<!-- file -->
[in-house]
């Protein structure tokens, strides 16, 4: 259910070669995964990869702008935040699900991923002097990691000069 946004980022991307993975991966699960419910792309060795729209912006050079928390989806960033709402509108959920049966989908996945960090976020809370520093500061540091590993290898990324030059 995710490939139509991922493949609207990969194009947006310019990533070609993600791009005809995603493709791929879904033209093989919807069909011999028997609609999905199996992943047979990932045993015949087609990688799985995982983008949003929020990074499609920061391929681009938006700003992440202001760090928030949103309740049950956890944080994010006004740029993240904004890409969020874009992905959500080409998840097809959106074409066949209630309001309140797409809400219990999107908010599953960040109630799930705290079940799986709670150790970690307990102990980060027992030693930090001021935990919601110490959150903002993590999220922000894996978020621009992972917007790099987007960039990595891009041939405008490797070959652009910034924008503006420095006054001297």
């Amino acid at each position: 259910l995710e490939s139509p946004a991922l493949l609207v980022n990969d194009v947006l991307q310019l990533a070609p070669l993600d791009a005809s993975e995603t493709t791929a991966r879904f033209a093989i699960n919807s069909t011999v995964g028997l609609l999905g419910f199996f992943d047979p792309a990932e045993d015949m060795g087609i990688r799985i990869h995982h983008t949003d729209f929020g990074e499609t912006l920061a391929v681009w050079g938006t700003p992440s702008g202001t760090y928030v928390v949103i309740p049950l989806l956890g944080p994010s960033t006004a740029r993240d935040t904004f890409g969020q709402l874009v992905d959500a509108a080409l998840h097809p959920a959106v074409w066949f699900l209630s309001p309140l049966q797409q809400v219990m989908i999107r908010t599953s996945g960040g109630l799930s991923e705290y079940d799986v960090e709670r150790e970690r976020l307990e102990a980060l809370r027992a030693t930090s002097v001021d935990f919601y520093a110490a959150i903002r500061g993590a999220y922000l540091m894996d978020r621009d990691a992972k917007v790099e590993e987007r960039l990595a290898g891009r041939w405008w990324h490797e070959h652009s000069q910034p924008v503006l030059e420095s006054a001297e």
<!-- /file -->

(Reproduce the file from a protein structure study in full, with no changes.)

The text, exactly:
[in-house]
């Protein structure tokens, strides 16, 4: 259910070669995964990869702008935040699900991923002097990691000069 946004980022991307993975991966699960419910792309060795729209912006050079928390989806960033709402509108959920049966989908996945960090976020809370520093500061540091590993290898990324030059 995710490939139509991922493949609207990969194009947006310019990533070609993600791009005809995603493709791929879904033209093989919807069909011999028997609609999905199996992943047979990932045993015949087609990688799985995982983008949003929020990074499609920061391929681009938006700003992440202001760090928030949103309740049950956890944080994010006004740029993240904004890409969020874009992905959500080409998840097809959106074409066949209630309001309140797409809400219990999107908010599953960040109630799930705290079940799986709670150790970690307990102990980060027992030693930090001021935990919601110490959150903002993590999220922000894996978020621009992972917007790099987007960039990595891009041939405008490797070959652009910034924008503006420095006054001297």
């Amino acid at each position: 259910l995710e490939s139509p946004a991922l493949l609207v980022n990969d194009v947006l991307q310019l990533a070609p070669l993600d791009a005809s993975e995603t493709t791929a991966r879904f033209a093989i699960n919807s069909t011999v995964g028997l609609l999905g419910f199996f992943d047979p792309a990932e045993d015949m060795g087609i990688r799985i990869h995982h983008t949003d729209f929020g990074e499609t912006l920061a391929v681009w050079g938006t700003p992440s702008g202001t760090y928030v928390v949103i309740p049950l989806l956890g944080p994010s960033t006004a740029r993240d935040t904004f890409g969020q709402l874009v992905d959500a509108a080409l998840h097809p959920a959106v074409w066949f699900l209630s309001p309140l049966q797409q809400v219990m989908i999107r908010t599953s996945g960040g109630l799930s991923e705290y079940d799986v960090e709670r150790e970690r976020l307990e102990a980060l809370r027992a030693t930090s002097v001021d935990f919601y520093a110490a959150i903002r500061g993590a999220y922000l540091m894996d978020r621009d990691a992972k917007v790099e590993e987007r960039l990595a290898g891009r041939w405008w990324h490797e070959h652009s000069q910034p924008v503006l030059e420095s006054a001297e």